Meteorites will easily stick to a magnet. Use a good quality magnet to test your specimen. If you do not have one, we offer for sale the same powerful rare earth magnets used in our television series Meteorite Men. These indispensable magnets are always found in Geoff's meteorite hunting kit and on his pick. Because of our rare earth magnet's powerful pull, meteorites actually jump right to it!

Meteorites are dense, they will usually feel heavier than ordinary Earth rocks of a similar size.

Fusion crust
Recently fallen meteorites will exhibit fusion crust. This is a thin black rind, sometimes shiny, sometimes matte black, which is acquired during burning in the atmosphere. A freshly fallen stone meteorite will look much like a charcoal briquette. Even stone meteorites that have been on the Earth for a long time usually retain some fusion crust and almost always appear much darker than ordinary rocks.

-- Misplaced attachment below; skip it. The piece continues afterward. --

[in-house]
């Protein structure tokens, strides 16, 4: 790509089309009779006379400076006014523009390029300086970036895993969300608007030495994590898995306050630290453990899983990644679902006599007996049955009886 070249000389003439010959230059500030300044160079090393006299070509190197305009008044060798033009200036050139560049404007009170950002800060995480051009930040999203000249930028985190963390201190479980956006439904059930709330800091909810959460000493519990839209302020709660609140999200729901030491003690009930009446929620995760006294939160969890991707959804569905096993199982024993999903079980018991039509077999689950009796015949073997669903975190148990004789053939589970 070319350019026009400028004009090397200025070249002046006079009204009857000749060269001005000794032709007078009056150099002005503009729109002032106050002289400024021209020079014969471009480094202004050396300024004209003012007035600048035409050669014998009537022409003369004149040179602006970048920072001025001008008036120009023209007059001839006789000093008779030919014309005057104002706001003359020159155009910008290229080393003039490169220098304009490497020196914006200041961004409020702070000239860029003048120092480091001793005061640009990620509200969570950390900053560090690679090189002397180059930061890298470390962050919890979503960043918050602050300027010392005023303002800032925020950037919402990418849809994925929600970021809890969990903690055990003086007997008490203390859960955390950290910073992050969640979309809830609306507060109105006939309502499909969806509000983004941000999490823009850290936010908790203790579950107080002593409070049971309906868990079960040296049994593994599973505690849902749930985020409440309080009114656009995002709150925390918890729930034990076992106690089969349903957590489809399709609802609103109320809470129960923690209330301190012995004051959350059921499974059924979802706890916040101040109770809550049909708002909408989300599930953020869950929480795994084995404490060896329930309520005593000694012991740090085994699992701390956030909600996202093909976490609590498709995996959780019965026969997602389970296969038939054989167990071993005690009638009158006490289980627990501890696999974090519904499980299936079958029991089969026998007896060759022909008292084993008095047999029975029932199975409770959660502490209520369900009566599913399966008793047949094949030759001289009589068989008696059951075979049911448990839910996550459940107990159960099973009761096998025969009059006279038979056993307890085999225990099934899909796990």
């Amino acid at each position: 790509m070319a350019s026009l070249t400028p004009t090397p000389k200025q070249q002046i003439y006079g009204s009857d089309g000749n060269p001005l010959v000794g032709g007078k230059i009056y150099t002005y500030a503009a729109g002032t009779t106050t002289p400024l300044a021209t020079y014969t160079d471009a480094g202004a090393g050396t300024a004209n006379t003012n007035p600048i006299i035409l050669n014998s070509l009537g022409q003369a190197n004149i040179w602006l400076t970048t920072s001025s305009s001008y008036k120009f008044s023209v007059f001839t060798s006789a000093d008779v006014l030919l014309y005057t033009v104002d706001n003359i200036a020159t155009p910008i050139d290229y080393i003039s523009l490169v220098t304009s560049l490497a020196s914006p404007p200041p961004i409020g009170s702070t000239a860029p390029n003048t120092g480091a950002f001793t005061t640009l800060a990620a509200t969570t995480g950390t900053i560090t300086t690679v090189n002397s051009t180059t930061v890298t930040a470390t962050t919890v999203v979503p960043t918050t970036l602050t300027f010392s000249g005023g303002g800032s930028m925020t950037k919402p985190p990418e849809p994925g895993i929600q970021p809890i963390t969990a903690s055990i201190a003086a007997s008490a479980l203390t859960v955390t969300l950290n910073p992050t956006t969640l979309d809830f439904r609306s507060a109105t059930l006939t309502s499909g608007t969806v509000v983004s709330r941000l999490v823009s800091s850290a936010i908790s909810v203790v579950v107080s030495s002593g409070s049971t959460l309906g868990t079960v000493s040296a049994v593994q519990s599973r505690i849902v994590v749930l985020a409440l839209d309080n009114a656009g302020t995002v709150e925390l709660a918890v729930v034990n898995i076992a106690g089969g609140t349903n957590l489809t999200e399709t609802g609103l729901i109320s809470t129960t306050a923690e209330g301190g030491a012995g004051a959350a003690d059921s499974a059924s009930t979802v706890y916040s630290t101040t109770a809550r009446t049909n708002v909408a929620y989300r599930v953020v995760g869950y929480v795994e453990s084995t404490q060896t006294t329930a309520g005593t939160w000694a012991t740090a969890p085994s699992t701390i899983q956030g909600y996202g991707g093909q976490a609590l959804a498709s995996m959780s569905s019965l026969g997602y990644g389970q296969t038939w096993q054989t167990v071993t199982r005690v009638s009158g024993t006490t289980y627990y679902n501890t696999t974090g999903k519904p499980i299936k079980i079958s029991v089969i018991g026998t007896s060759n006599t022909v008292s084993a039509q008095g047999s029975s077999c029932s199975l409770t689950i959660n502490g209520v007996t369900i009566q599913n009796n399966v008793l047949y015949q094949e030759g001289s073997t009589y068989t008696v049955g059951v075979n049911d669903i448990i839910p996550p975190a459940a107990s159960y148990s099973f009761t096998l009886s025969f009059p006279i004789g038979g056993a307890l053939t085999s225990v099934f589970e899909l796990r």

Surface features
Meteorites, especially irons, often acquire "regmaglypts" (thumbprints) caused when their surface melts during flight. Stone meteorites sometimes display regmaglypts too, but they are not as well defined as in irons. Meteorites, particularly irons, may also show angular features such as points and ridges, and also flowlines which are caused by melting. Many of the suspected meteor-wrongs we receive are common terrestrial volcanic rocks. Volcanic rocks (along with other types) often contain small, deep holes, as if they had been repeatedly punctured with a needle. These holes are called vesicles and are caused by gas escaping when lava cools, but meteorites do not contain vesicles.